Figure: 40 TAC 19.422(c)

Texas Department of Human Services (DHS) Information Regarding Authorized Electronic Monitoring

A resident or the resident's guardian or legal representative is entitled to conduct authorized electronic monitoring (AEM) under Subchapter R, Chapter 242, Health and Safety Code. To request AEM, you, your guardian or your legal representative must:
1) complete the Request for Authorized Electronic Monitoring form (available from the facility);
2) obtain the consent of other residents, if any, in your room, using the Consent to Authorized Electronic Monitoring form (available from the facility); and
3) give the form(s) to the facility administrator or designee.

Who may request AEM?
1) The resident, if the resident has capacity to request AEM and has not been judicially declared to lack the required capacity.
2) The guardian of the resident, if the resident has been judicially declared to lack the required capacity.
3) The legal representative of the resident, if the resident does not have capacity to request AEM and has not been judicially declared to lack the required capacity.

Who determines if the resident does not have the capacity to request AEM?
The resident's physician will make the determination regarding the capacity to request AEM. When the resident's physician has determined the resident lacks capacity to request AEM, a person from the following list, in order of priority, may act as the resident's legal representative for the limited purpose of requesting AEM:
1) a person named in the resident's medical power of attorney or other advance directive;
2) the resident's spouse;
3) an adult child of the resident who has the waiver and consent of all other qualified adult children of the resident to act as the sole decision-maker;
4) a majority of the resident's reasonably available adult children;
5) the resident's parents; or
6) the individual clearly identified to act for the resident by the resident before the resident became incapacitated or the resident's nearest living relative.

Who may consent to AEM?
1) The other resident(s) in the room.
2) The guardian of the other resident, if the resident has been judicially declared to lack the required capacity.
3) The legal representative of the other resident, if the resident does not have capacity to sign the form, but has not been judicially declared to lack the required capacity. The legal representative is determined by following the procedure for determining a legal representative, as stated above, under "Who determines if the resident does not have the capacity to request AEM?"

Can a resident be discharged or refused admittance for requesting AEM?
A facility may not refuse to admit an individual and may not discharge a resident because of a request to conduct AEM. If either of these situations occur, you should report the occurrence to the local office of Long Term Care-Regulatory, Texas Department of Human Services.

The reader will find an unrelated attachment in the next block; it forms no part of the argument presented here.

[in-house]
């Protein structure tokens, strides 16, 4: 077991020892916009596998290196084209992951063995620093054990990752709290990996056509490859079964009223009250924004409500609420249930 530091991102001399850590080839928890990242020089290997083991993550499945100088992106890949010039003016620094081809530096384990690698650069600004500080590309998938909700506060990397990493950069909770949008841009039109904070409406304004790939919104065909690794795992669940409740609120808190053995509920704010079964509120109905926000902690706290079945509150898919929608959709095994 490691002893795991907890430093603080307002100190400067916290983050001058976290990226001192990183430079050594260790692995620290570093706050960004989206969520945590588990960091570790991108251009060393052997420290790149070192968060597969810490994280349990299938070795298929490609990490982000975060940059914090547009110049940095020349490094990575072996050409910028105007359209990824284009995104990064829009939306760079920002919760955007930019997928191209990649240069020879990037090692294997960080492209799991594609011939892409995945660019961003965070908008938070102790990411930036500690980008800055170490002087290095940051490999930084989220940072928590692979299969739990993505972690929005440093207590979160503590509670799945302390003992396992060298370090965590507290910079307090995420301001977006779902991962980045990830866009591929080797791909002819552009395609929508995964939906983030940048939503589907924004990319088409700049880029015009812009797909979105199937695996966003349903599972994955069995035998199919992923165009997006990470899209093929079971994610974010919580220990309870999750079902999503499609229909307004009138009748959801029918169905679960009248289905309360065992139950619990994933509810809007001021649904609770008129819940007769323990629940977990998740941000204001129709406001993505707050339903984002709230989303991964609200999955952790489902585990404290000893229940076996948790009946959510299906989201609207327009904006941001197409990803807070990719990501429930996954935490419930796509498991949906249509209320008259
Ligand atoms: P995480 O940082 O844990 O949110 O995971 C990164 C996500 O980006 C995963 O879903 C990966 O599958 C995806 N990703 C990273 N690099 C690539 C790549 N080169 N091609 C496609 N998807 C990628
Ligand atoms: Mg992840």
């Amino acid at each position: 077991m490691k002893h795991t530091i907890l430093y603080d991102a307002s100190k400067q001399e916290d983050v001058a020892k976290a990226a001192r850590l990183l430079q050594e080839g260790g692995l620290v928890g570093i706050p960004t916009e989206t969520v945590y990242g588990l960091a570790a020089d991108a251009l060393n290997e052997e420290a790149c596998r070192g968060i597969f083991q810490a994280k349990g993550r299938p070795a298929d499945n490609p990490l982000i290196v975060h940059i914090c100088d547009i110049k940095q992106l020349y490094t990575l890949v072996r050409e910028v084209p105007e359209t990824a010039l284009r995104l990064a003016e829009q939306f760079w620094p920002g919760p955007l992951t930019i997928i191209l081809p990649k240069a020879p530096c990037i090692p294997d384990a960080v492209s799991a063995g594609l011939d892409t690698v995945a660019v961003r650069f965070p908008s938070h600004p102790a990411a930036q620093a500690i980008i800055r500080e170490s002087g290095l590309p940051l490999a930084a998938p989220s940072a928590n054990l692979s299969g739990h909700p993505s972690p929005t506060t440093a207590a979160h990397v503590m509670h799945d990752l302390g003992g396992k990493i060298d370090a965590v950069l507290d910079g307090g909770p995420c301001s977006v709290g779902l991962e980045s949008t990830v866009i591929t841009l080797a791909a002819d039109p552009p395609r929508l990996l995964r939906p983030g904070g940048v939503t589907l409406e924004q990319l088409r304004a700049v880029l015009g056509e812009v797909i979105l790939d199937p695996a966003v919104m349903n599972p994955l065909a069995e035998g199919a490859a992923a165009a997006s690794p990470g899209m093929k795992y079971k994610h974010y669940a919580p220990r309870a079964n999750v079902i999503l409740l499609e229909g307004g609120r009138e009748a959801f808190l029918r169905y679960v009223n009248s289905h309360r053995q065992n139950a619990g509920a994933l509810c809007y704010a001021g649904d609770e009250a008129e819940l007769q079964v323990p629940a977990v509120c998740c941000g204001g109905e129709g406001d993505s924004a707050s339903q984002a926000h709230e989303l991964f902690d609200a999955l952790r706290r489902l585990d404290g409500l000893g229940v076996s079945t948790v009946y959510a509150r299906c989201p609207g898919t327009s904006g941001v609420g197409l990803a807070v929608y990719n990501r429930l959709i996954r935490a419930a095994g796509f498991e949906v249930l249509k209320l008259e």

What about covert electronic monitoring?
A facility may not discharge a resident because covert electronic monitoring is being conducted by or on behalf of a resident. A facility attempting to discharge a resident because of covert electronic monitoring should be reported to the local office of Long Term Care-Regulatory, Texas Department of Human Services.

What is required if a covert electronic monitoring device is discovered?
If a covert electronic monitoring device is discovered by a facility and is no longer covert as defined in 242.843, Health and Safety Code, the resident must meet all requirements for AEM before monitoring is allowed to continue.

Is notice of AEM required?
Anyone conducting AEM must post and maintain a conspicuous notice at the entrance to the resident's room. The notice must state that an electronic monitoring device is monitoring the room.

What is required for the installation of monitoring equipment?
The resident or the resident's guardian or legal representative must pay for all costs associated with conducting AEM, including installation in compliance with life safety and electrical codes, maintenance, removal of the equipment, posting and removal of the notice, or repair following removal of the equipment and notice, other than the cost of electricity.

A facility may require an electronic monitoring device to be installed in a manner that is safe for residents, employees, or visitors who may be moving about the room. A facility may also require that AEM be conducted in plain view.

The facility must make reasonable physical accommodation for AEM, which includes providing:
1) a reasonably secure place to mount the video surveillance camera or other electronic monitoring device; and
2) access to power sources for the video surveillance camera or other electronic monitoring device.

If the facility refuses to permit AEM or fails to make reasonable physical accommodations for AEM, you should report the facility's refusal to the local office of Long Term Care-Regulatory, Texas Department of Human Services.

Are facilities subject to administrative penalties for violations of the electronic monitoring rules?